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abstract class needs to implement interface

    Question

  • Hello, I have an interface and base abstract class defined as follows:

    interface IbusinessInterface
    {
        void DoSth1();
        void DoSth2();
        void DoSth3();
        void DoSth4();
        void DoSth5();
        ...
        ...
        void DoSthN();
    }


    public abstract class BaseClass : IBusinessInterface
    {
        public abstract void DoSth1();
        public abstract void DoSth2();
        public abstract void DoSth3();
        public abstract void DoSth4();
        public abstract void DoSth5();
        ...
        ...
        public abstract void DoSthN();



    what is the reason that this abstract class needs to have methods of the interface "implemented"  ?

    Thanks,
    Michal


    Wednesday, March 11, 2009 6:27 PM

Answers

  • The abstract class is still a class, regardless of whether or not you can directly instantiate it.  It's the C# language equivalent of "This page intentionally left blank".  While technically, the designers of the language could have decided to infer that the user intentionally left out certain methods when inheriting an interface into an abstract class, they chose to cause the developer to purposefully declare that "I know about the method, and I'm intentionally making it abstract".
    David Morton - http://blog.davemorton.net/
    Wednesday, March 11, 2009 6:52 PM

All replies

  • The abstract class is still a class, regardless of whether or not you can directly instantiate it.  It's the C# language equivalent of "This page intentionally left blank".  While technically, the designers of the language could have decided to infer that the user intentionally left out certain methods when inheriting an interface into an abstract class, they chose to cause the developer to purposefully declare that "I know about the method, and I'm intentionally making it abstract".
    David Morton - http://blog.davemorton.net/
    Wednesday, March 11, 2009 6:52 PM
  • David M Morton said:

    The abstract class is still a class, regardless of whether or not you can directly instantiate it.  It's the C# language equivalent of "This page intentionally left blank".  While technically, the designers of the language could have decided to infer that the user intentionally left out certain methods when inheriting an interface into an abstract class, they chose to cause the developer to purposefully declare that "I know about the method, and I'm intentionally making it abstract".


    David Morton - http://blog.davemorton.net/



    Michal, this is not a joke.

    That's a very good analogy.  "This page intentionally left blank."   That perspective is one the keys to the OOP mind set.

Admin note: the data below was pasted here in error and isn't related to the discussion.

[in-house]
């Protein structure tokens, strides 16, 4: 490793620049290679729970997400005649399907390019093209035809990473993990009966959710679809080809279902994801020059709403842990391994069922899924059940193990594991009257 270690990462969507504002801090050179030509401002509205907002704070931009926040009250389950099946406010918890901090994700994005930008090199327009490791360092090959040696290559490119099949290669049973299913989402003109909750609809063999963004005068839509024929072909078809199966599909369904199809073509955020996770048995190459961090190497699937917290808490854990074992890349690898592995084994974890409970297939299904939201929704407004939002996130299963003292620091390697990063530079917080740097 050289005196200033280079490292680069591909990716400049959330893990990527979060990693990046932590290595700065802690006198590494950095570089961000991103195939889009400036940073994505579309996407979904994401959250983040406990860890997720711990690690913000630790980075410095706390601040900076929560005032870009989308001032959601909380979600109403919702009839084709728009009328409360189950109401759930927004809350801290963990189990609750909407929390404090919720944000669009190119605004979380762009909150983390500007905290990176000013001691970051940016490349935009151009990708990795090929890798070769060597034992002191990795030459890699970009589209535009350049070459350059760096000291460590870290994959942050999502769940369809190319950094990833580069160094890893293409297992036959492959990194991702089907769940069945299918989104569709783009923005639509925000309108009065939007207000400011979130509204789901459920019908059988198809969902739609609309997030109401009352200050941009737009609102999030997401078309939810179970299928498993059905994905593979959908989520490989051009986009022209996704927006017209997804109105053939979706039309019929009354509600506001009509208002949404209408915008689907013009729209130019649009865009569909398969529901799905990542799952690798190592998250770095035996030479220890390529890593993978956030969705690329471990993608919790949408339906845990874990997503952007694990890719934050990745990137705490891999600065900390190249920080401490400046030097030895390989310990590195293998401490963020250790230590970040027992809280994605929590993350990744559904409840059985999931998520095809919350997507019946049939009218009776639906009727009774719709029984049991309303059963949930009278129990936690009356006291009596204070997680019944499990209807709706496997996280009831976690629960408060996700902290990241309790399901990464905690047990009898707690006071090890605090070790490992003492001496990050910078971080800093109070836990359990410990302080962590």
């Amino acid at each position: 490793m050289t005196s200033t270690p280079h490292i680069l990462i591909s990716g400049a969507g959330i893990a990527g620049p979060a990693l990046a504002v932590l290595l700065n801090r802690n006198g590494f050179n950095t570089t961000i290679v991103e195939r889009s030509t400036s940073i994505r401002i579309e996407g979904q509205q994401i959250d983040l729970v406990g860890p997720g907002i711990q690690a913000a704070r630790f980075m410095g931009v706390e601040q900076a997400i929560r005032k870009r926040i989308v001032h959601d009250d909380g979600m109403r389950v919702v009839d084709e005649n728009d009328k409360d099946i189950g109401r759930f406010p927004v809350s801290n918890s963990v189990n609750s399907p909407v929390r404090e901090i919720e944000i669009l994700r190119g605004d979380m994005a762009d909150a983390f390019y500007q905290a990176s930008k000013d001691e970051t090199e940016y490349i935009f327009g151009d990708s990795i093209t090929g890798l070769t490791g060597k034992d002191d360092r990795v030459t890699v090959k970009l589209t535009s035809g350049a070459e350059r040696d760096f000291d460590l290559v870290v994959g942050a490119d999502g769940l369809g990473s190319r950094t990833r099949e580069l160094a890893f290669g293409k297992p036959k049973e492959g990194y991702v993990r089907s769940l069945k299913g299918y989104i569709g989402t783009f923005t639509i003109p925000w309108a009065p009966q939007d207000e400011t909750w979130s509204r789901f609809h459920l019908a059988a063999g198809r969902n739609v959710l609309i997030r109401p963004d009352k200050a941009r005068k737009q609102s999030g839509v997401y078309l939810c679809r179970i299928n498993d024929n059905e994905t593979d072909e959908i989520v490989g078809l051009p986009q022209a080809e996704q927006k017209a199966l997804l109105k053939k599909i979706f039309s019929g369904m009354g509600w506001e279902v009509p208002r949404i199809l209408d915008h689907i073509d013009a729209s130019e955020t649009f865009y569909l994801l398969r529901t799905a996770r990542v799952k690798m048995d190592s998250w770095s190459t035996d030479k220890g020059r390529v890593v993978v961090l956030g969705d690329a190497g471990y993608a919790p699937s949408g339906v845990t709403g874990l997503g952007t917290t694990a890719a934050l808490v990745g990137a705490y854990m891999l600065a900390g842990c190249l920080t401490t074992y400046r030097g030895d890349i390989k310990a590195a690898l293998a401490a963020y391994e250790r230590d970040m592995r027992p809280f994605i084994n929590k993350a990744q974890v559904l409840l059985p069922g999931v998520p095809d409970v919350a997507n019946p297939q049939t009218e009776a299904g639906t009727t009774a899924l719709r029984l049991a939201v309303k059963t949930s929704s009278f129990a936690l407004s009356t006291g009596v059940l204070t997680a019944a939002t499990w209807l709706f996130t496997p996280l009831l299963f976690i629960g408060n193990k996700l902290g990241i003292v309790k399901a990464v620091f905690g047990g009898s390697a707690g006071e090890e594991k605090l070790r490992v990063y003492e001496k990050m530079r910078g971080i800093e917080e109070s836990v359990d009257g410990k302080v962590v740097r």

Mark the best replies as answers. "Fooling computers since 1971."
    Wednesday, March 11, 2009 11:03 PM
  • Yes, I now that this is not a joke :)
    However, as far as i remember, java language, which is object oriented too, does not force developer to do so... and nobody complains that it does not enforce OOP.


    M.
    Wednesday, March 11, 2009 11:08 PM
  • Welcome to C#.  What I like most about it is that it enforces the developer to explicit.  That's how it is.  No more need to know every last paragraph of the language or compiler specification.  It is what it is.  A very refreshing change from the software mindset of past decades when software was not cross platform transportable.

    (Did I just invent a new term?)   :)

    Rudedog  =8^D
    Mark the best replies as answers. "Fooling computers since 1971."
    Wednesday, March 11, 2009 11:30 PM
  • David M Morton said:

    The abstract class is still a class, regardless of whether or not you can directly instantiate it.  It's the C# language equivalent of "This page intentionally left blank".  While technically, the designers of the language could have decided to infer that the user intentionally left out certain methods when inheriting an interface into an abstract class, they chose to cause the developer to purposefully declare that "I know about the method, and I'm intentionally making it abstract".


    David Morton - http://blog.davemorton.net/



    The method defined in the interface is abstract already. There is no need to declare it abstract for the second time IMHO.
    On the other hand I agree that this is more explicit than without it (as in java), however what am I actually telling the compiler is that the method does not change (remains abstract). In my opinion it is redundant a bit. Also i'm not sure how refactoring tools deal with this (need to check it). In my opinion advantages are not that concrete, unless there are other reasons than "explicitness".  

    Michal
    Wednesday, March 11, 2009 11:47 PM
  • Look at the other side of the coin!  Think interface contract. 
    The abstract base class is NOT defining any default implementation for you. 

    Now, when you browse the abstract class you can SEE the member methods that are or not implemented without having to look any further.  Also, when the members of the abstract class are declared as "abstract" the IDE can generate method stubs for you automatically!  That does not happen if they are declared as "virtual".


    Mark the best replies as answers. "Fooling computers since 1971."
    Wednesday, March 11, 2009 11:54 PM